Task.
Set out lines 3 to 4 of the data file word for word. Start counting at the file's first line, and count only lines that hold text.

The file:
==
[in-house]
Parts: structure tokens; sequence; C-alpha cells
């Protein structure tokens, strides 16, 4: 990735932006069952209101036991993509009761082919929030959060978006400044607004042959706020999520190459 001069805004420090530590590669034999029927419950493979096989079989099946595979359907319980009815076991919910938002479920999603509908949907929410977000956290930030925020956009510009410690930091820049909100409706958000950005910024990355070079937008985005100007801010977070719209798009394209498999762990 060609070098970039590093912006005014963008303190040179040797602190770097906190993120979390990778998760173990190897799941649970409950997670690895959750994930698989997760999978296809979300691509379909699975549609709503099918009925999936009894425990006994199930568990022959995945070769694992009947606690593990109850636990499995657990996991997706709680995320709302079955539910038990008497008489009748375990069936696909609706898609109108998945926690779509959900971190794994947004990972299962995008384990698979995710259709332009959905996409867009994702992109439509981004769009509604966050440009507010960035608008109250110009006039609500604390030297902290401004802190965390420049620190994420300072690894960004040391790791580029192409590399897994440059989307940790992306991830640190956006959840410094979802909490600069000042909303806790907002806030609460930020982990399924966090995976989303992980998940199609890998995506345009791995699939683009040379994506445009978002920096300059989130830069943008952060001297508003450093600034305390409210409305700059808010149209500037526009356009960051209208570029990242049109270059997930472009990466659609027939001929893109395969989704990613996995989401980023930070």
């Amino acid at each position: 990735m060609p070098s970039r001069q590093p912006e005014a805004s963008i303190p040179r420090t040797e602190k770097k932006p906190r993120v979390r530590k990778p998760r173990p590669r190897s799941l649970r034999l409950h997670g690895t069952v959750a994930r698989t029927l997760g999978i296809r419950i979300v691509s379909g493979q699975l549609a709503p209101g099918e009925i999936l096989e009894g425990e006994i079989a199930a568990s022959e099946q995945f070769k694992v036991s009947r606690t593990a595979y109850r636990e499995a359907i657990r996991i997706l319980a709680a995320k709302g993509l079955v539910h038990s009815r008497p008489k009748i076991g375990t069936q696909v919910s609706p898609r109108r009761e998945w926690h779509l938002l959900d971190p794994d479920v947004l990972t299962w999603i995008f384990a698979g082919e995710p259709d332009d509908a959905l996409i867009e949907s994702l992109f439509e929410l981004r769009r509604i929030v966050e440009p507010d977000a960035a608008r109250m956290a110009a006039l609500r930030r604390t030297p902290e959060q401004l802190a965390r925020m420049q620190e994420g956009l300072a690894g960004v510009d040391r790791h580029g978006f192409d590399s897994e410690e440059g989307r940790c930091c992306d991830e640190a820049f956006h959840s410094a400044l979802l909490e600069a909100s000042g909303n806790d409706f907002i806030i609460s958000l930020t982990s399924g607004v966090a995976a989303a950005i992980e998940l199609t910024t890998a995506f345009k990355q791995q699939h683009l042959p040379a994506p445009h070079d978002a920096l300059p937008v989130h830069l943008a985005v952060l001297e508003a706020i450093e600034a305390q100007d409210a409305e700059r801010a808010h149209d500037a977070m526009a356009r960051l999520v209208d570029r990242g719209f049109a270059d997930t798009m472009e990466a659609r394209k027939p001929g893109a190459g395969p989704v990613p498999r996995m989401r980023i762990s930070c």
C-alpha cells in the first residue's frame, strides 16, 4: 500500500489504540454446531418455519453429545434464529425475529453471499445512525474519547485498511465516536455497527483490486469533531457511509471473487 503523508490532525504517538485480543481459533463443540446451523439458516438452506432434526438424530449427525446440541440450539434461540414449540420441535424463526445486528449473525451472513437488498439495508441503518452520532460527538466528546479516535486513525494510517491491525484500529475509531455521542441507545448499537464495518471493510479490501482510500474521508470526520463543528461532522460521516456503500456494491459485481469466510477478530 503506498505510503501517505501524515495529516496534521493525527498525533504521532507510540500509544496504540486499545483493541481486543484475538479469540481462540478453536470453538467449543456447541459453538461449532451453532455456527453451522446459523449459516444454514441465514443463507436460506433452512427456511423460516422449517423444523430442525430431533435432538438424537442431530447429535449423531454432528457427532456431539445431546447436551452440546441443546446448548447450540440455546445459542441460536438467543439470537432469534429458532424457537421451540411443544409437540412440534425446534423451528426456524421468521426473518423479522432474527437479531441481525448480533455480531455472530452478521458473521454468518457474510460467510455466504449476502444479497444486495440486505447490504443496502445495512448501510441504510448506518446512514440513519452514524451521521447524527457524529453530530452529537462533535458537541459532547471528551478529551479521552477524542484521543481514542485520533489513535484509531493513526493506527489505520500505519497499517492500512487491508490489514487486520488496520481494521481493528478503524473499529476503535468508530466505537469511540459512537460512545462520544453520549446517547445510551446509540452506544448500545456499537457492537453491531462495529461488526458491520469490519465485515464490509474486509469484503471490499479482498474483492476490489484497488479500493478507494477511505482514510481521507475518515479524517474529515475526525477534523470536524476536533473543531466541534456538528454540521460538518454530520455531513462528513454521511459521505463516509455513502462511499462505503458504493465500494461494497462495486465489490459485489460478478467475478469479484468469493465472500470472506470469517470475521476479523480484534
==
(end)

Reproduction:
């Protein structure tokens, strides 16, 4: 990735932006069952209101036991993509009761082919929030959060978006400044607004042959706020999520190459 001069805004420090530590590669034999029927419950493979096989079989099946595979359907319980009815076991919910938002479920999603509908949907929410977000956290930030925020956009510009410690930091820049909100409706958000950005910024990355070079937008985005100007801010977070719209798009394209498999762990 060609070098970039590093912006005014963008303190040179040797602190770097906190993120979390990778998760173990190897799941649970409950997670690895959750994930698989997760999978296809979300691509379909699975549609709503099918009925999936009894425990006994199930568990022959995945070769694992009947606690593990109850636990499995657990996991997706709680995320709302079955539910038990008497008489009748375990069936696909609706898609109108998945926690779509959900971190794994947004990972299962995008384990698979995710259709332009959905996409867009994702992109439509981004769009509604966050440009507010960035608008109250110009006039609500604390030297902290401004802190965390420049620190994420300072690894960004040391790791580029192409590399897994440059989307940790992306991830640190956006959840410094979802909490600069000042909303806790907002806030609460930020982990399924966090995976989303992980998940199609890998995506345009791995699939683009040379994506445009978002920096300059989130830069943008952060001297508003450093600034305390409210409305700059808010149209500037526009356009960051209208570029990242049109270059997930472009990466659609027939001929893109395969989704990613996995989401980023930070």
């Amino acid at each position: 990735m060609p070098s970039r001069q590093p912006e005014a805004s963008i303190p040179r420090t040797e602190k770097k932006p906190r993120v979390r530590k990778p998760r173990p590669r190897s799941l649970r034999l409950h997670g690895t069952v959750a994930r698989t029927l997760g999978i296809r419950i979300v691509s379909g493979q699975l549609a709503p209101g099918e009925i999936l096989e009894g425990e006994i079989a199930a568990s022959e099946q995945f070769k694992v036991s009947r606690t593990a595979y109850r636990e499995a359907i657990r996991i997706l319980a709680a995320k709302g993509l079955v539910h038990s009815r008497p008489k009748i076991g375990t069936q696909v919910s609706p898609r109108r009761e998945w926690h779509l938002l959900d971190p794994d479920v947004l990972t299962w999603i995008f384990a698979g082919e995710p259709d332009d509908a959905l996409i867009e949907s994702l992109f439509e929410l981004r769009r509604i929030v966050e440009p507010d977000a960035a608008r109250m956290a110009a006039l609500r930030r604390t030297p902290e959060q401004l802190a965390r925020m420049q620190e994420g956009l300072a690894g960004v510009d040391r790791h580029g978006f192409d590399s897994e410690e440059g989307r940790c930091c992306d991830e640190a820049f956006h959840s410094a400044l979802l909490e600069a909100s000042g909303n806790d409706f907002i806030i609460s958000l930020t982990s399924g607004v966090a995976a989303a950005i992980e998940l199609t910024t890998a995506f345009k990355q791995q699939h683009l042959p040379a994506p445009h070079d978002a920096l300059p937008v989130h830069l943008a985005v952060l001297e508003a706020i450093e600034a305390q100007d409210a409305e700059r801010a808010h149209d500037a977070m526009a356009r960051l999520v209208d570029r990242g719209f049109a270059d997930t798009m472009e990466a659609r394209k027939p001929g893109a190459g395969p989704v990613p498999r996995m989401r980023i762990s930070c």